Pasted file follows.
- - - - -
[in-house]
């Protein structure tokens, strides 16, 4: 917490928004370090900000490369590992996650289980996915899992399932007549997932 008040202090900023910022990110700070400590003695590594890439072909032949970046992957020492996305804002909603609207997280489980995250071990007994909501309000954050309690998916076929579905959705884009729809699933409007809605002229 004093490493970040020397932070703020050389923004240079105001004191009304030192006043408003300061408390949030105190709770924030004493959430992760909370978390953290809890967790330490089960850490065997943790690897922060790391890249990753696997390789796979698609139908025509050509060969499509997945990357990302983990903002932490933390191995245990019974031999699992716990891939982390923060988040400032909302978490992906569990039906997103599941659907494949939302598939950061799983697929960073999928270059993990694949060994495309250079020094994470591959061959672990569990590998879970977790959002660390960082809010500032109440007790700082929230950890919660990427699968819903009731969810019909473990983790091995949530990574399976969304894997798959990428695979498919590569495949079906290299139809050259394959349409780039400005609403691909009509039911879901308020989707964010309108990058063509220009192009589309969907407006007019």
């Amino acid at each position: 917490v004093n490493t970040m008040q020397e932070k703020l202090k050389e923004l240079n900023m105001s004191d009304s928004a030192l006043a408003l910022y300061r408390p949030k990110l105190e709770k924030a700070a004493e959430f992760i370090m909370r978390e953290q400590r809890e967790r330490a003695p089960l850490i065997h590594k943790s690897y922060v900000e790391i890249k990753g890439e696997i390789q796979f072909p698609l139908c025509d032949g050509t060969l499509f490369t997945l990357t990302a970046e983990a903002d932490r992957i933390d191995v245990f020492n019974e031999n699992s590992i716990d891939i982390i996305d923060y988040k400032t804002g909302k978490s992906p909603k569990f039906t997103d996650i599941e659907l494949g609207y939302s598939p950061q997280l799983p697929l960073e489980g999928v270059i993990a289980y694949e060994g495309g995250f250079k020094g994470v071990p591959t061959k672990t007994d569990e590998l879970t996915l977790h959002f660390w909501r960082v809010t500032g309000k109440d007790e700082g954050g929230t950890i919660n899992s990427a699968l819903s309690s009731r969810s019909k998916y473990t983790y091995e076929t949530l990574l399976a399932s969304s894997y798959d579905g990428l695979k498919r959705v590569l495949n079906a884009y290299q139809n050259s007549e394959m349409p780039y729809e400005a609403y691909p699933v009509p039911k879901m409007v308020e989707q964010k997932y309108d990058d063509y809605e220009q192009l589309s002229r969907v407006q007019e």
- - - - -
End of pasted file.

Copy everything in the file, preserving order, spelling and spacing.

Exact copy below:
[in-house]
């Protein structure tokens, strides 16, 4: 917490928004370090900000490369590992996650289980996915899992399932007549997932 008040202090900023910022990110700070400590003695590594890439072909032949970046992957020492996305804002909603609207997280489980995250071990007994909501309000954050309690998916076929579905959705884009729809699933409007809605002229 004093490493970040020397932070703020050389923004240079105001004191009304030192006043408003300061408390949030105190709770924030004493959430992760909370978390953290809890967790330490089960850490065997943790690897922060790391890249990753696997390789796979698609139908025509050509060969499509997945990357990302983990903002932490933390191995245990019974031999699992716990891939982390923060988040400032909302978490992906569990039906997103599941659907494949939302598939950061799983697929960073999928270059993990694949060994495309250079020094994470591959061959672990569990590998879970977790959002660390960082809010500032109440007790700082929230950890919660990427699968819903009731969810019909473990983790091995949530990574399976969304894997798959990428695979498919590569495949079906290299139809050259394959349409780039400005609403691909009509039911879901308020989707964010309108990058063509220009192009589309969907407006007019």
């Amino acid at each position: 917490v004093n490493t970040m008040q020397e932070k703020l202090k050389e923004l240079n900023m105001s004191d009304s928004a030192l006043a408003l910022y300061r408390p949030k990110l105190e709770k924030a700070a004493e959430f992760i370090m909370r978390e953290q400590r809890e967790r330490a003695p089960l850490i065997h590594k943790s690897y922060v900000e790391i890249k990753g890439e696997i390789q796979f072909p698609l139908c025509d032949g050509t060969l499509f490369t997945l990357t990302a970046e983990a903002d932490r992957i933390d191995v245990f020492n019974e031999n699992s590992i716990d891939i982390i996305d923060y988040k400032t804002g909302k978490s992906p909603k569990f039906t997103d996650i599941e659907l494949g609207y939302s598939p950061q997280l799983p697929l960073e489980g999928v270059i993990a289980y694949e060994g495309g995250f250079k020094g994470v071990p591959t061959k672990t007994d569990e590998l879970t996915l977790h959002f660390w909501r960082v809010t500032g309000k109440d007790e700082g954050g929230t950890i919660n899992s990427a699968l819903s309690s009731r969810s019909k998916y473990t983790y091995e076929t949530l990574l399976a399932s969304s894997y798959d579905g990428l695979k498919r959705v590569l495949n079906a884009y290299q139809n050259s007549e394959m349409p780039y729809e400005a609403y691909p699933v009509p039911k879901m409007v308020e989707q964010k997932y309108d990058d063509y809605e220009q192009l589309s002229r969907v407006q007019e």